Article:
New Ideas in the Right Order

February 2017

I’ve worked with hundreds of potential and current entrepreneurs at the earliest stage of their idea development. With that, I think that I’ve gotten pretty good at helping assess those ideas and provide entrepreneurs with a few useful frameworks that can help them take their ideas forward.

One of the first frameworks that I’ll share focuses on the simple triumvirate of the customer, the problem (or unmet need) and the solution. Having a solid understanding of these three are essential to not only moving an idea ahead but also serves as a foundation so the entrepreneur remains centered in what they are attempting to do. While each of these will likely change over time, any entrepreneur who plows ahead without having put significant thought and work into validating them runs the risk of focusing on the wrong things.

The validation efforts can take many forms but usually starts with a few essential questions:

  • Customer validation – who is the customer what and when might they use your idea, how do you envision them using it? This is rooted in design thinking methodologies.
  • Problem/need validation – what is the problem you are solving for the customer or the unmet need that you are satisfying? This is rooted in lean startup approaches.
  • Solution validation – what is your solution, why is it unique and what is the technical feasibility for it?

First-time entrepreneurs may have a sense of one or more of these. Often though they’ve only thought through one (usually the solution) and rarely have they fully validated all three when I’m initially meeting them. So the first task is for me to make sure they’ve considered all three areas.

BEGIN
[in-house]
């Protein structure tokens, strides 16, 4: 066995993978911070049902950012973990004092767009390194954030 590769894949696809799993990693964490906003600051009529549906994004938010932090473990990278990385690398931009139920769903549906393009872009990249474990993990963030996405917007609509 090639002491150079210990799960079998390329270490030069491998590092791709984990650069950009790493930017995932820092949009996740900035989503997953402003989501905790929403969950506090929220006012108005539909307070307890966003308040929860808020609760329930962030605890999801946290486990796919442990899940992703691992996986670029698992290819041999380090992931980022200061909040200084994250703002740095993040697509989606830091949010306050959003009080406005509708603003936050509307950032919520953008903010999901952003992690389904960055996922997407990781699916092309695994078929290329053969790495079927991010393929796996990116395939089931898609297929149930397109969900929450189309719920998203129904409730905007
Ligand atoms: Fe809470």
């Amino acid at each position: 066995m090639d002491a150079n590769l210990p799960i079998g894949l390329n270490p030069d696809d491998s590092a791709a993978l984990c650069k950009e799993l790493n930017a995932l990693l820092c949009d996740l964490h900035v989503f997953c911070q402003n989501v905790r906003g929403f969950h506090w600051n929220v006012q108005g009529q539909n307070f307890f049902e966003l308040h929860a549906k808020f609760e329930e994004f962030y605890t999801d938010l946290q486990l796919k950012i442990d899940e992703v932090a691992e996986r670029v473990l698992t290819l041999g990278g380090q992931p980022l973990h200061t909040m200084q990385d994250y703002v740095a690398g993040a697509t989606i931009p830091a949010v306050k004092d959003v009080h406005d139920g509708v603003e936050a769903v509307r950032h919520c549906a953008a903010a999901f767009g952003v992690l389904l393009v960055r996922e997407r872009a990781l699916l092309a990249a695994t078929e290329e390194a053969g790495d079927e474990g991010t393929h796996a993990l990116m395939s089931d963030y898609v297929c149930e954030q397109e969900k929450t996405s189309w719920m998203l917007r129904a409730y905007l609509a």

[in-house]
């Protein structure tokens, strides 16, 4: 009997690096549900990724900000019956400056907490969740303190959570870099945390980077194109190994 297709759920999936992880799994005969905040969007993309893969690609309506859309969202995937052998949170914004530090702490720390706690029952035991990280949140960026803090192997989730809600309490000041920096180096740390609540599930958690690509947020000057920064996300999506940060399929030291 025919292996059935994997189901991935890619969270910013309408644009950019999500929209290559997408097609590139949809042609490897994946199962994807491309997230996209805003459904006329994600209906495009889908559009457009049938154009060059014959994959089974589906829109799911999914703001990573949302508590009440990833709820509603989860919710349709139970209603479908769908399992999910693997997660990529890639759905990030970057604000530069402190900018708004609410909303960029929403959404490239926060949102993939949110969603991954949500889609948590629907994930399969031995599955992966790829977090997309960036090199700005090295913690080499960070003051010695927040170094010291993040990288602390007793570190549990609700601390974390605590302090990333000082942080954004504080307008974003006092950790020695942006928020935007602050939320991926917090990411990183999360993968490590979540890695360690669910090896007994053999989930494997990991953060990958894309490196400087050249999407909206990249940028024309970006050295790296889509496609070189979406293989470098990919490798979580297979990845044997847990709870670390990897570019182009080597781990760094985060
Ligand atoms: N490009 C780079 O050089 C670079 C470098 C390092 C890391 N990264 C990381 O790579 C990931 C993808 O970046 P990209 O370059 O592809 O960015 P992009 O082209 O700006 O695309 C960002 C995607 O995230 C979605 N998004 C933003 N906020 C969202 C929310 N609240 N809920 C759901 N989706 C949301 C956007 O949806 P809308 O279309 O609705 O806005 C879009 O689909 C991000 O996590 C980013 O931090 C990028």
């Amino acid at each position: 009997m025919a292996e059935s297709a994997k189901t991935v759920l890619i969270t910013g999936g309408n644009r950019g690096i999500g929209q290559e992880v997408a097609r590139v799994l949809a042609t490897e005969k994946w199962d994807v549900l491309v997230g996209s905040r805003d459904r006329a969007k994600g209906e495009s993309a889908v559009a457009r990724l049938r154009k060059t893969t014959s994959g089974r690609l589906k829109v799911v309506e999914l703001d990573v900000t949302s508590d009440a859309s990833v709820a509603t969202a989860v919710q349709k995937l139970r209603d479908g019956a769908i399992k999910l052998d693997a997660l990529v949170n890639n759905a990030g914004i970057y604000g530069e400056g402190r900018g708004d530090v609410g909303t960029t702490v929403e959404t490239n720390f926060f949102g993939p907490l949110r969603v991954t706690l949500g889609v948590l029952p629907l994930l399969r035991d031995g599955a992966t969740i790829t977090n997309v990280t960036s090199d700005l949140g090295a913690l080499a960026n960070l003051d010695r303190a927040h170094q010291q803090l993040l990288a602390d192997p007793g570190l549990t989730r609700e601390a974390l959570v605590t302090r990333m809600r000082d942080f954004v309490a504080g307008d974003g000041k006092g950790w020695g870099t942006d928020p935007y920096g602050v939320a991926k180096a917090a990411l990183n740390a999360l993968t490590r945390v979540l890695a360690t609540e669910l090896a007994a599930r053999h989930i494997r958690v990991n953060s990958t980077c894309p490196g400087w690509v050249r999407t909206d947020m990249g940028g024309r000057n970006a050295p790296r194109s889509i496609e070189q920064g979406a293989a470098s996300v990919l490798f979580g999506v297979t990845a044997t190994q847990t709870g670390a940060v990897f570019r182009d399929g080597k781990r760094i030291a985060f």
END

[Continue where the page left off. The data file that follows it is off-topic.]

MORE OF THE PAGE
But beyond that, the real challenge I give them is to consider the sequence in which they are validating these and whether they have put the proverbial cart before the horse. What I often see is a solution-oriented idea that has little or no thought put into the actual problem/need and the ideal early customer. That means their initial thinking looks like this:

  • Solution → customer → problem(need)

In this case they become a solution in search of a customer and a problem/need.

Instead, their thinking should look like this:

  • Customer → problem(need) → solution

or this:

  • Problem(need) → customer → solution

Either of the two improved approaches put the customer and the problem first. Whether you start with the customer or the problem depends on where you have expertise and where you think the emphasis should be placed. Some problems have many potential customers while starting with the customer means you are exploring multiple potential problems to help solve for them.

With this simple tweak (along with providing a few great resources including books such as “The Mom Test” and “Talking to Humans“), first-time entrepreneurs benefit from avoiding the deathtrap of heading too far down the path of building something that no one needs or wants.